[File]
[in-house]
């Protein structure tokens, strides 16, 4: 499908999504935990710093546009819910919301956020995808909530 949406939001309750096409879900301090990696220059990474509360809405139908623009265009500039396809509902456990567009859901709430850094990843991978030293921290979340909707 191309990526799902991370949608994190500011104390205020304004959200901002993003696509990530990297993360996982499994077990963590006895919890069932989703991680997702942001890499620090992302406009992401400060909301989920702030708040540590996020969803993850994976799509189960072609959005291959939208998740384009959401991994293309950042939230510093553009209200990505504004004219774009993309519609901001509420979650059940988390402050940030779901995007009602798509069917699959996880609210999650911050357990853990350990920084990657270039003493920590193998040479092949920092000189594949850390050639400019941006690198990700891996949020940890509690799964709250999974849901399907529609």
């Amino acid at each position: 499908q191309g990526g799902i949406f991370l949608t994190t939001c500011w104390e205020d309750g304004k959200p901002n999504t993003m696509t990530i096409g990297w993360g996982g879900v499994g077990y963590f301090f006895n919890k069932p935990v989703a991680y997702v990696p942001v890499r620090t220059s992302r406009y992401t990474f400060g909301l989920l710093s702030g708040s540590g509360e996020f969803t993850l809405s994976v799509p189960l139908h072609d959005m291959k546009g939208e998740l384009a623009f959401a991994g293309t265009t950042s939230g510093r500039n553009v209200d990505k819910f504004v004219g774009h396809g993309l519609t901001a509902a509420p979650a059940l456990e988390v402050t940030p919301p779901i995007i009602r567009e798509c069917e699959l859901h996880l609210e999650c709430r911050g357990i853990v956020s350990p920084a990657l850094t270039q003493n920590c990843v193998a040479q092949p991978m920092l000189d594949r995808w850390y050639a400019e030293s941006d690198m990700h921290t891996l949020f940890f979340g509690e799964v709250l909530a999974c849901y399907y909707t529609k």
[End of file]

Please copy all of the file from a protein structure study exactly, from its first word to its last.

[in-house]
């Protein structure tokens, strides 16, 4: 499908999504935990710093546009819910919301956020995808909530 949406939001309750096409879900301090990696220059990474509360809405139908623009265009500039396809509902456990567009859901709430850094990843991978030293921290979340909707 191309990526799902991370949608994190500011104390205020304004959200901002993003696509990530990297993360996982499994077990963590006895919890069932989703991680997702942001890499620090992302406009992401400060909301989920702030708040540590996020969803993850994976799509189960072609959005291959939208998740384009959401991994293309950042939230510093553009209200990505504004004219774009993309519609901001509420979650059940988390402050940030779901995007009602798509069917699959996880609210999650911050357990853990350990920084990657270039003493920590193998040479092949920092000189594949850390050639400019941006690198990700891996949020940890509690799964709250999974849901399907529609």
């Amino acid at each position: 499908q191309g990526g799902i949406f991370l949608t994190t939001c500011w104390e205020d309750g304004k959200p901002n999504t993003m696509t990530i096409g990297w993360g996982g879900v499994g077990y963590f301090f006895n919890k069932p935990v989703a991680y997702v990696p942001v890499r620090t220059s992302r406009y992401t990474f400060g909301l989920l710093s702030g708040s540590g509360e996020f969803t993850l809405s994976v799509p189960l139908h072609d959005m291959k546009g939208e998740l384009a623009f959401a991994g293309t265009t950042s939230g510093r500039n553009v209200d990505k819910f504004v004219g774009h396809g993309l519609t901001a509902a509420p979650a059940l456990e988390v402050t940030p919301p779901i995007i009602r567009e798509c069917e699959l859901h996880l609210e999650c709430r911050g357990i853990v956020s350990p920084a990657l850094t270039q003493n920590c990843v193998a040479q092949p991978m920092l000189d594949r995808w850390y050639a400019e030293s941006d690198m990700h921290t891996l949020f940890f979340g509690e799964v709250l909530a999974c849901y399907y909707t529609k």